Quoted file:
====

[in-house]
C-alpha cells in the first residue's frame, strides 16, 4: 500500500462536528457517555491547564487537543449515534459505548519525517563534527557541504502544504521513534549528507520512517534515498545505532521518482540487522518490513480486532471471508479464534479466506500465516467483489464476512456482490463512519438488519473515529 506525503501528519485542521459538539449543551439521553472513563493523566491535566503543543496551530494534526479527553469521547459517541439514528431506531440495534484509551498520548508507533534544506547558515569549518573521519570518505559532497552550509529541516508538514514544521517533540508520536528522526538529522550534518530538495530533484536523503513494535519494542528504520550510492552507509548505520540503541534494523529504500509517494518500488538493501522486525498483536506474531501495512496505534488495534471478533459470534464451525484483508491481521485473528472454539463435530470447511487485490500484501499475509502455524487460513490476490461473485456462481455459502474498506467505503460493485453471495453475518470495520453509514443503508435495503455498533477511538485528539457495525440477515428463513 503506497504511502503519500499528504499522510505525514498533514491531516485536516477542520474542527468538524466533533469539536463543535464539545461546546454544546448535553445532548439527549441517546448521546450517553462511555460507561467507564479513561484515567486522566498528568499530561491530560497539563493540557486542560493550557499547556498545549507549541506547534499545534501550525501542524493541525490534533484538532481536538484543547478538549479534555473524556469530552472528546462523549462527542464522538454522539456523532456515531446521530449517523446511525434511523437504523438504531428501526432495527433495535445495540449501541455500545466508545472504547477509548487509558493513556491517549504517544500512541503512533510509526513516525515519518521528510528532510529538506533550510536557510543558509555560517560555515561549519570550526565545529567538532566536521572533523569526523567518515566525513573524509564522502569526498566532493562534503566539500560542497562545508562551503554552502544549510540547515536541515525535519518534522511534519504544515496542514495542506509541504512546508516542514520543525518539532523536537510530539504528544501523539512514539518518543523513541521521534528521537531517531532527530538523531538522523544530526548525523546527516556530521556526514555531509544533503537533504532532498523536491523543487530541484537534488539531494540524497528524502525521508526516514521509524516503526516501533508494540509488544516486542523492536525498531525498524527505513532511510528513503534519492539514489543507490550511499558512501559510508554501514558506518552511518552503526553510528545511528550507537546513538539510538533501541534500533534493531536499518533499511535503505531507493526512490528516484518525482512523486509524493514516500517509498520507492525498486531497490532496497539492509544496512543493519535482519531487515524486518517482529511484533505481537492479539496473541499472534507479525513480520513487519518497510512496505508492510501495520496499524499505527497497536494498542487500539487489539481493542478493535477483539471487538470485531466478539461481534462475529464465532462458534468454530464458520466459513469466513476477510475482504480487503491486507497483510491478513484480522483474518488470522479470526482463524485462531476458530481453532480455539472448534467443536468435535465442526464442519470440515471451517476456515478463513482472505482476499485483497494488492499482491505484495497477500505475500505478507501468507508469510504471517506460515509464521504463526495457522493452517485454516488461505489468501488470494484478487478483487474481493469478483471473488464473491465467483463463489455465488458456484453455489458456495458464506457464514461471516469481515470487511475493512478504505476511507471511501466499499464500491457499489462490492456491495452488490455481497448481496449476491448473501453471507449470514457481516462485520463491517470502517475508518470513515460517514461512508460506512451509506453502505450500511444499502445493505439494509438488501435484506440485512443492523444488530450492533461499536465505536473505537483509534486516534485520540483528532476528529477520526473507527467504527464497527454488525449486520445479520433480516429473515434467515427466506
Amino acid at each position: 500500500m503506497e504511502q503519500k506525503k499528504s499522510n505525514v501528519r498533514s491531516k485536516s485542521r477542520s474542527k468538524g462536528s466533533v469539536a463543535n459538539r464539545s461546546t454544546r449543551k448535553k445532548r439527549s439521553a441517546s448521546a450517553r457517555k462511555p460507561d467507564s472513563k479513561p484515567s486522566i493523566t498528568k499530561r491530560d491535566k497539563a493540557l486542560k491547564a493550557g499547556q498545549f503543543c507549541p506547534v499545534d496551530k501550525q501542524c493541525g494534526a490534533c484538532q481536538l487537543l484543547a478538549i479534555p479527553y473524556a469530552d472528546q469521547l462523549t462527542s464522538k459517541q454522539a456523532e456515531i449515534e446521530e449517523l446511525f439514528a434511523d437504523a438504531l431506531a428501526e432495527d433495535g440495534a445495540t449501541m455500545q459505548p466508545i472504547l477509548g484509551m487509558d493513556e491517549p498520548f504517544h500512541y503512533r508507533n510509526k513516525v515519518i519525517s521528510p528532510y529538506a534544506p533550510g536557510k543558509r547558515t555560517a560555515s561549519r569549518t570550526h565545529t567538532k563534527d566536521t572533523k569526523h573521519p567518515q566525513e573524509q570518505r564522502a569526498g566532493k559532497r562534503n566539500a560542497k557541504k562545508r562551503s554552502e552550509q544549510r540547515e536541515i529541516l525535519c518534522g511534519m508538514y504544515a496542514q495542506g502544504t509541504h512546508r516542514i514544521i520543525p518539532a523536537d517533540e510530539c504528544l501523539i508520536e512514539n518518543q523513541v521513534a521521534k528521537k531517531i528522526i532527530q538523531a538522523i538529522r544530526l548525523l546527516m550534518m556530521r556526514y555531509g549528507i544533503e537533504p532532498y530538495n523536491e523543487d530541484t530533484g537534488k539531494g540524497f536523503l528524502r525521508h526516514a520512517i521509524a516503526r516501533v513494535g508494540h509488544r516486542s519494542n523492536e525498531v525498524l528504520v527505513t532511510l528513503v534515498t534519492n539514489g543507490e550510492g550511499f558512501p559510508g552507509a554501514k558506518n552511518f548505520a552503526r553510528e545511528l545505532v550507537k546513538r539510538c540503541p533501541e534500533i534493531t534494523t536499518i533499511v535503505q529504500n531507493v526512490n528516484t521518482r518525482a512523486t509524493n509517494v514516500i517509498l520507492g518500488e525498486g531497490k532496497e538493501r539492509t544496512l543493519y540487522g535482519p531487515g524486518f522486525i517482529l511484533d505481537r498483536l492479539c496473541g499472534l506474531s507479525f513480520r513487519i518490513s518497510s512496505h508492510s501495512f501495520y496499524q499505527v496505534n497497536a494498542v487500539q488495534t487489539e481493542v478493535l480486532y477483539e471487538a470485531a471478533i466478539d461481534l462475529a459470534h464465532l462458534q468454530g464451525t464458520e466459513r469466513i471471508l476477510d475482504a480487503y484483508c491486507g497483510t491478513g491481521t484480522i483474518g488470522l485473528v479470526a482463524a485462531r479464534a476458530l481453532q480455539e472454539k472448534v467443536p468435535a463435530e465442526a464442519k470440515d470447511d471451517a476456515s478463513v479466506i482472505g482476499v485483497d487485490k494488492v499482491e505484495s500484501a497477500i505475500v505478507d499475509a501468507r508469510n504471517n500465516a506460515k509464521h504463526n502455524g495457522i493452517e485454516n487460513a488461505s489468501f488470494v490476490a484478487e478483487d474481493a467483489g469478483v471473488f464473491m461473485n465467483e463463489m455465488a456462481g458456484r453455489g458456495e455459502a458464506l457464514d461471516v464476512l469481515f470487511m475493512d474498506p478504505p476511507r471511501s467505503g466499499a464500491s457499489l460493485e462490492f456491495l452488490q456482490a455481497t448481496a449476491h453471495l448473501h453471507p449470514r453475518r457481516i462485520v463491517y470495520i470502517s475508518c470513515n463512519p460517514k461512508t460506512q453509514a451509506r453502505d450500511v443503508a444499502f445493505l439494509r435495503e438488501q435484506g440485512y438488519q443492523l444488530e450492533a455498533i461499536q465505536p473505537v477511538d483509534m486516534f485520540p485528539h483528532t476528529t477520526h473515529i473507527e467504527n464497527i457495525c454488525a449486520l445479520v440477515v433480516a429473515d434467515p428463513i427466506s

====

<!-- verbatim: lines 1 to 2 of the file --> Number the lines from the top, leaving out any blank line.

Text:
[in-house]
C-alpha cells in the first residue's frame, strides 16, 4: 500500500462536528457517555491547564487537543449515534459505548519525517563534527557541504502544504521513534549528507520512517534515498545505532521518482540487522518490513480486532471471508479464534479466506500465516467483489464476512456482490463512519438488519473515529 506525503501528519485542521459538539449543551439521553472513563493523566491535566503543543496551530494534526479527553469521547459517541439514528431506531440495534484509551498520548508507533534544506547558515569549518573521519570518505559532497552550509529541516508538514514544521517533540508520536528522526538529522550534518530538495530533484536523503513494535519494542528504520550510492552507509548505520540503541534494523529504500509517494518500488538493501522486525498483536506474531501495512496505534488495534471478533459470534464451525484483508491481521485473528472454539463435530470447511487485490500484501499475509502455524487460513490476490461473485456462481455459502474498506467505503460493485453471495453475518470495520453509514443503508435495503455498533477511538485528539457495525440477515428463513 503506497504511502503519500499528504499522510505525514498533514491531516485536516477542520474542527468538524466533533469539536463543535464539545461546546454544546448535553445532548439527549441517546448521546450517553462511555460507561467507564479513561484515567486522566498528568499530561491530560497539563493540557486542560493550557499547556498545549507549541506547534499545534501550525501542524493541525490534533484538532481536538484543547478538549479534555473524556469530552472528546462523549462527542464522538454522539456523532456515531446521530449517523446511525434511523437504523438504531428501526432495527433495535445495540449501541455500545466508545472504547477509548487509558493513556491517549504517544500512541503512533510509526513516525515519518521528510528532510529538506533550510536557510543558509555560517560555515561549519570550526565545529567538532566536521572533523569526523567518515566525513573524509564522502569526498566532493562534503566539500560542497562545508562551503554552502544549510540547515536541515525535519518534522511534519504544515496542514495542506509541504512546508516542514520543525518539532523536537510530539504528544501523539512514539518518543523513541521521534528521537531517531532527530538523531538522523544530526548525523546527516556530521556526514555531509544533503537533504532532498523536491523543487530541484537534488539531494540524497528524502525521508526516514521509524516503526516501533508494540509488544516486542523492536525498531525498524527505513532511510528513503534519492539514489543507490550511499558512501559510508554501514558506518552511518552503526553510528545511528550507537546513538539510538533501541534500533534493531536499518533499511535503505531507493526512490528516484518525482512523486509524493514516500517509498520507492525498486531497490532496497539492509544496512543493519535482519531487515524486518517482529511484533505481537492479539496473541499472534507479525513480520513487519518497510512496505508492510501495520496499524499505527497497536494498542487500539487489539481493542478493535477483539471487538470485531466478539461481534462475529464465532462458534468454530464458520466459513469466513476477510475482504480487503491486507497483510491478513484480522483474518488470522479470526482463524485462531476458530481453532480455539472448534467443536468435535465442526464442519470440515471451517476456515478463513482472505482476499485483497494488492499482491505484495497477500505475500505478507501468507508469510504471517506460515509464521504463526495457522493452517485454516488461505489468501488470494484478487478483487474481493469478483471473488464473491465467483463463489455465488458456484453455489458456495458464506457464514461471516469481515470487511475493512478504505476511507471511501466499499464500491457499489462490492456491495452488490455481497448481496449476491448473501453471507449470514457481516462485520463491517470502517475508518470513515460517514461512508460506512451509506453502505450500511444499502445493505439494509438488501435484506440485512443492523444488530450492533461499536465505536473505537483509534486516534485520540483528532476528529477520526473507527467504527464497527454488525449486520445479520433480516429473515434467515427466506